Duterte's spiritual adviser Quiboloy charged with sex trafficking in US

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Metro Manila (CNN Philippines, November 19) — United States prosecutors have filed sex trafficking charges against Apollo Quiboloy, megachurch leader and President Rodrigo Duterte's spiritual adviser, for coercing underaged girls and young women to have sex with him under threats of “eternal damnation.”

The US Department of Justice on Thursday announced the indictment of Quiboloy as the founder of the Kingdom of Jesus Christ, The Name Above Every Name (KOJC). The "international administrator" of KOJC in the US Teresita Tolibas Dandan and one-time top administrator Helen Panilag were also charged.

The top three church officials remain at-large. The US Justice department said in a statement that the defendants are believed to be in Davao City, the turf of the Duterte family.

US officials also arrested Felina Salinas, Maria de Leon, and Bettina Padilla Roces on Thursday and the three were expected to make their initial appearances on the same day in United States District Court in Los Angeles and Honolulu.

They were believed to be in charge of directing funds solicited from church members to church officials in the Philippines and processed fraudulent marriages and immigration-related documents for KOJC workers, the statement added.

They are part of the new superseding indictment that expanded the number of defendants to nine in charges filed against several KOJC administrators in 2020.

RELATED: FBI arrests 3 Quiboloy church members in US on immigration fraud charges

Prosecutors charged Quiboloy, Dandan, and Salinas with participating in a conspiracy to engage in sex trafficking by force, fraud, and coercion.

The defendants allegedly recruited females aged 12 to 25 to work as personal assistants, called “pastorals,” for Quiboloy.

According to the 74-page indictment charge, three of the five female victims were minors when the alleged sex trafficking began, the US DOJ statement said.

It said the indictment stated that the victims prepared Quiboloy’s meals, cleaned his residences, gave him massages, and were required to have sex with the pastor as part of “night duty.” The victims were allegedly ordered to have sex with Quiboloy on a schedule determined by the church leader and others, including Dandan.

"Quiboloy and other KOJC administrators told pastorals that performing ‘night duty’ was ‘God’s will’ and a privilege, as well as a necessary demonstration of the pastoral’s commitment to give her body to defendant Quiboloy as ‘The Appointed Son of God,'" the indictment alleged.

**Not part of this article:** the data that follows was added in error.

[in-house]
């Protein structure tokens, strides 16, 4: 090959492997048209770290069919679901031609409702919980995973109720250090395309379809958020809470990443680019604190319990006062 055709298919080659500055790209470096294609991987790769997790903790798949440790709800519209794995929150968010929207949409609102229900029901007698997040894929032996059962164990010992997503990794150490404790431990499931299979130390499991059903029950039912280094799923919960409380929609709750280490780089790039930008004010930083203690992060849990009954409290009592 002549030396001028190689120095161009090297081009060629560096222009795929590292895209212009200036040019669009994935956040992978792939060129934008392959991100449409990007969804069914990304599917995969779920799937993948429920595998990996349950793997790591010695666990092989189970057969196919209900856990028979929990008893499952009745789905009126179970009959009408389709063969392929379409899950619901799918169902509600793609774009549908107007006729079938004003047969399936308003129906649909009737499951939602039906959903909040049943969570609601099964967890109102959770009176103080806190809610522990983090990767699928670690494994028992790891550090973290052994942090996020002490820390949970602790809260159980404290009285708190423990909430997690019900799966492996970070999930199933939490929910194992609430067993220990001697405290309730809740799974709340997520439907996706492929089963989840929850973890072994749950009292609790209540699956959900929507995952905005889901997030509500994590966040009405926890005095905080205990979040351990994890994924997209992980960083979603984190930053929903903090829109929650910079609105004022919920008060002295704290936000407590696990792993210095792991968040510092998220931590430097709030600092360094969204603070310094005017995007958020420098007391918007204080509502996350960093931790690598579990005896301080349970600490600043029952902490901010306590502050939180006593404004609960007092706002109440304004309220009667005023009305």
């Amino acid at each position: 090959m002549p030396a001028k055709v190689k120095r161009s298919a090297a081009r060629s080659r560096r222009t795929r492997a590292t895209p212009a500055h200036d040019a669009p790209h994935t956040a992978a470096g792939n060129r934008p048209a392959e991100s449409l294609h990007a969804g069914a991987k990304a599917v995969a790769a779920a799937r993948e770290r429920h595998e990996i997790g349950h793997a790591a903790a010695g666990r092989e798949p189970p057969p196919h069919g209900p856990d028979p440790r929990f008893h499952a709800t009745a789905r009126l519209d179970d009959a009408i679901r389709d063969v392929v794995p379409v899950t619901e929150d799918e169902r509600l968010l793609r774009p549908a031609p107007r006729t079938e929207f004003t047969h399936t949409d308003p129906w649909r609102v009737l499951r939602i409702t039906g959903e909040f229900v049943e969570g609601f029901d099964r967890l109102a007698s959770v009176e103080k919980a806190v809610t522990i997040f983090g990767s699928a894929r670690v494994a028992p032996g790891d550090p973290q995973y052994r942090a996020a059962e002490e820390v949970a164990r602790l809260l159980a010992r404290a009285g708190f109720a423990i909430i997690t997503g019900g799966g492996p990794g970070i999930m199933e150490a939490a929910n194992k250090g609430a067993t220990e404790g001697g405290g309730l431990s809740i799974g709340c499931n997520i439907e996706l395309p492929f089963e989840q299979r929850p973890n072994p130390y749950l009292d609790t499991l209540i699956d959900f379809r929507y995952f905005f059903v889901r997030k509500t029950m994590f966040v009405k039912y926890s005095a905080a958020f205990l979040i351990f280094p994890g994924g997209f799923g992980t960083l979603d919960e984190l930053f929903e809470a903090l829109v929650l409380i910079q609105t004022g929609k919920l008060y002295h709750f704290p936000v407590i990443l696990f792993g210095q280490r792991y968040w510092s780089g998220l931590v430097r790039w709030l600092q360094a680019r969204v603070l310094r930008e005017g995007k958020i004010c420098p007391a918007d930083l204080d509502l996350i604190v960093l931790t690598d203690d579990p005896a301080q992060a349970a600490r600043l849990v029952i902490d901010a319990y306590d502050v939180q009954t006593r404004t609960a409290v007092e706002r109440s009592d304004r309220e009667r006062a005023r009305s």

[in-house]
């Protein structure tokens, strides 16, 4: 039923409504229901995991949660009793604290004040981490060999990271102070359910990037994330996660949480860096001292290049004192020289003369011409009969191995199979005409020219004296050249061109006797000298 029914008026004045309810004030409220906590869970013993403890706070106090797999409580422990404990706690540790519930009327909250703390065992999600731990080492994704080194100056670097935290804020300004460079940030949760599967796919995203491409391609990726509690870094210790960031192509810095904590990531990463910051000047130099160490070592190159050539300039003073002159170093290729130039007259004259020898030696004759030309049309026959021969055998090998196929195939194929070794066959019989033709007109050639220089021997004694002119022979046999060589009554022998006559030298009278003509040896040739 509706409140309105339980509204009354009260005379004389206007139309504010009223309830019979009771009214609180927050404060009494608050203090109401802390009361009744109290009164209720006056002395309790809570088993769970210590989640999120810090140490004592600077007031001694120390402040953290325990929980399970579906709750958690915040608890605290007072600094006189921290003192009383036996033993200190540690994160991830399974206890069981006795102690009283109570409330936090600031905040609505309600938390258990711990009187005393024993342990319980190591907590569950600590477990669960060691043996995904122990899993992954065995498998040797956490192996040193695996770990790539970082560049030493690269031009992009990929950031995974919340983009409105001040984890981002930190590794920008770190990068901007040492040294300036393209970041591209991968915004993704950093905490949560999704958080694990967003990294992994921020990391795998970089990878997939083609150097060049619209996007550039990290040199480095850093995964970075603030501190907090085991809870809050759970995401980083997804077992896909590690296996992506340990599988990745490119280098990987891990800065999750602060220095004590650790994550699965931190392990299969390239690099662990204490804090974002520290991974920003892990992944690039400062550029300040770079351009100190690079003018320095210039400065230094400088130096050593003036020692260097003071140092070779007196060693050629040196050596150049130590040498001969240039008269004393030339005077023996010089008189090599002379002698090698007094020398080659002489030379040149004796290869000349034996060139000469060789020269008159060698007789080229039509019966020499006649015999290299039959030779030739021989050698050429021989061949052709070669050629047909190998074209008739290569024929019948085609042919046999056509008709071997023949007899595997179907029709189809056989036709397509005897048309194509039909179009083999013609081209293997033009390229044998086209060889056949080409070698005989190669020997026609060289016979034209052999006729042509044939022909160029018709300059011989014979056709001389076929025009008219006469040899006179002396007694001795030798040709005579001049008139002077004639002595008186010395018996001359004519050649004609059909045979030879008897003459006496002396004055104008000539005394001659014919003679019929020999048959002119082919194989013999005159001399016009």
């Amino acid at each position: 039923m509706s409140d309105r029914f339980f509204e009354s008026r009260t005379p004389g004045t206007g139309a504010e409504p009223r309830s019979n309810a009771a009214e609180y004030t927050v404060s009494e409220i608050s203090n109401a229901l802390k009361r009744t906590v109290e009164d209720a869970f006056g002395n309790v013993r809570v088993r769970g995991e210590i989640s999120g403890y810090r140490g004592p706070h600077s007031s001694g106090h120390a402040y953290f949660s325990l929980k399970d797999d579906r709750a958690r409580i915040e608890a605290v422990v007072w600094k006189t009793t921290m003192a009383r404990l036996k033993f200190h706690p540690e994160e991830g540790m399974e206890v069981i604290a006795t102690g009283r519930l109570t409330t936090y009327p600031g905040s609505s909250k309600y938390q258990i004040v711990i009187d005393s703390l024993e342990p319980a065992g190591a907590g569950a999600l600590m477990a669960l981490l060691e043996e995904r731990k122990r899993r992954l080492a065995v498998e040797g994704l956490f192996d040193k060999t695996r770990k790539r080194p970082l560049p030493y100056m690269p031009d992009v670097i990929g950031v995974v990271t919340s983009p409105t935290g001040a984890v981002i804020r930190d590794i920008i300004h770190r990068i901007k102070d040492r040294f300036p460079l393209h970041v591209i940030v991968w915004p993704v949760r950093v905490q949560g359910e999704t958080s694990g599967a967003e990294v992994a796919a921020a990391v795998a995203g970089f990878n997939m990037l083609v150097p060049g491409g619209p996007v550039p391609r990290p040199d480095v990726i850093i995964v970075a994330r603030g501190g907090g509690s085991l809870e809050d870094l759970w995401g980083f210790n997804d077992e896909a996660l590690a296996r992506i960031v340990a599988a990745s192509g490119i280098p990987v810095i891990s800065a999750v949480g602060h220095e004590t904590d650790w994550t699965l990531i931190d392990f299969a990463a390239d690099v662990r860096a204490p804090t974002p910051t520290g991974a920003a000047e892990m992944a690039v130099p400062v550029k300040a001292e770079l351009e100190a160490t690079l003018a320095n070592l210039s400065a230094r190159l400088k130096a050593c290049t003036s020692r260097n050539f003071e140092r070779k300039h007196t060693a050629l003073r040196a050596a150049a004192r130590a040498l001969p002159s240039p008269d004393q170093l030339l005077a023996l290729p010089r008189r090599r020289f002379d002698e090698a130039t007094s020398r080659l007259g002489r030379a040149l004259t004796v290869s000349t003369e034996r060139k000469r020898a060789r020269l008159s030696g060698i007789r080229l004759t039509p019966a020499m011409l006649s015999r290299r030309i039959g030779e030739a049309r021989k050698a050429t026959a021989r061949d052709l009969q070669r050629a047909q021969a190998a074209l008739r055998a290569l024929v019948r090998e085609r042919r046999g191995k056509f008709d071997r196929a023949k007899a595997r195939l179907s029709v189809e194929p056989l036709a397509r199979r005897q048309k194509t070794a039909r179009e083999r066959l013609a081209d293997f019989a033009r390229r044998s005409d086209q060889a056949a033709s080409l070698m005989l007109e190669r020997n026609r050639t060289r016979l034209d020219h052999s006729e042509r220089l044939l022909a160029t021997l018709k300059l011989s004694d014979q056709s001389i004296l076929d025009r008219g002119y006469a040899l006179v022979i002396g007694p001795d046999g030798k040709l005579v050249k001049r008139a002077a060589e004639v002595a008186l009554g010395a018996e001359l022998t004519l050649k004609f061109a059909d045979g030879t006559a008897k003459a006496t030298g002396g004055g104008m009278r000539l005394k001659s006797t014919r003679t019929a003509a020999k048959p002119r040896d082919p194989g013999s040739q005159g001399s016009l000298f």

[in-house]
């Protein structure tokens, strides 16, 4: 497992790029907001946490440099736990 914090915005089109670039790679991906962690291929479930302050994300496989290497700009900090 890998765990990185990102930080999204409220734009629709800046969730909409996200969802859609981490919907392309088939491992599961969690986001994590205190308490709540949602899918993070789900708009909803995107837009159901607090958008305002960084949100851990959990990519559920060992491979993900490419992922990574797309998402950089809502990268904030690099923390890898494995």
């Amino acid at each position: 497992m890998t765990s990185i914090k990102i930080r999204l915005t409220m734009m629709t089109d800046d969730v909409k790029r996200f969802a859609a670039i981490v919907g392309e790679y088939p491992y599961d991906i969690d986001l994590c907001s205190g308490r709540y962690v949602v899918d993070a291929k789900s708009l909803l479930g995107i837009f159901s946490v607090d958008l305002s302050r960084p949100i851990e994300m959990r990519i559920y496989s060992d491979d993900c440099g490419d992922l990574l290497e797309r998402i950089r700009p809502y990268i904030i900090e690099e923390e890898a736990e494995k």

Those who followed orders were rewarded with luxurious hotel rooms, vacations, and yearly cash payments based on their "performance." The indictment said the funds came from the money solicited by KOJC workers in US.

The nightmare didn't end for the victims who were able to escape. They faced harassment in front of other KOJC members to discourage other victims from leaving so the church can further conceal the sexual abuse, the statement added.

“Quiboloy would give sermons broadcasted to KOJC members around the world, in which he would allege that victims who escaped had engaged in criminal conduct and sexually promiscuous activity, and therefore faced eternal damnation," the indictment read.

It also said the sex trafficking scheme started no later than 2002 and continued to at least 2018.

Quiboloy, Dandan and Salinas are charged in at least three of five substantive counts of sex trafficking by force, fraud and coercion.

Other crimes

The superseding indictment also outlines KOJC’s nationwide soliciting operations, which allegedly gave rise to additional criminal conduct, including forced labor, labor trafficking, document servitude, marriage fraud, and money laundering.

Under Quiboloy’s direction, KOJC administrators allegedly brought workers from the Philippines to the United States and confiscated all forms of identification before forcing the workers to spend long hours illegally soliciting money for KOJC outside of businesses across the United States.

KOJC workers told potential donors their money would be used by Glendale-based Children’s Joy Foundation to help impoverished children, the money was actually used to directly finance KOJC operations and the lavish lifestyle of KOJC leaders, including Quiboloy, according to the indictment.

The United States Federal Bureau of Investigation arrested three KOJC members and charged them with conspiracy to commit immigration fraud back in January 2020.

Quiboloy is no stranger to charges. He is facing several allegations of cash smuggling. A former follower also filed a case against him in Davao City in 2019 for rape. His camp has denied the allegations.

The Quiboloy-Duterte connection

Quiboloy said his friendship with Duterte goes way back when his congregation was just starting out with 15 members. The pastor admitted giving properties, a house, and a vehicle to Duterte. He also lent helicopters and other aircraft during the 2016 presidential campaign.

Duterte, who doesn't often grant one-on-one interviews with mainstream media, has repeatedly been interviewed on Quiboloy's TV show.

Malacañang said Quiboloy is a private individual who can legally defend himself. Acting presidential spokesperson Karlo Nograles added that Duterte will decide if he will keep Quiboloy as his spiritual adviser.

CNN Philippines is trying to the comment of Quiboloy and the other church leaders on the latest charges in the United States.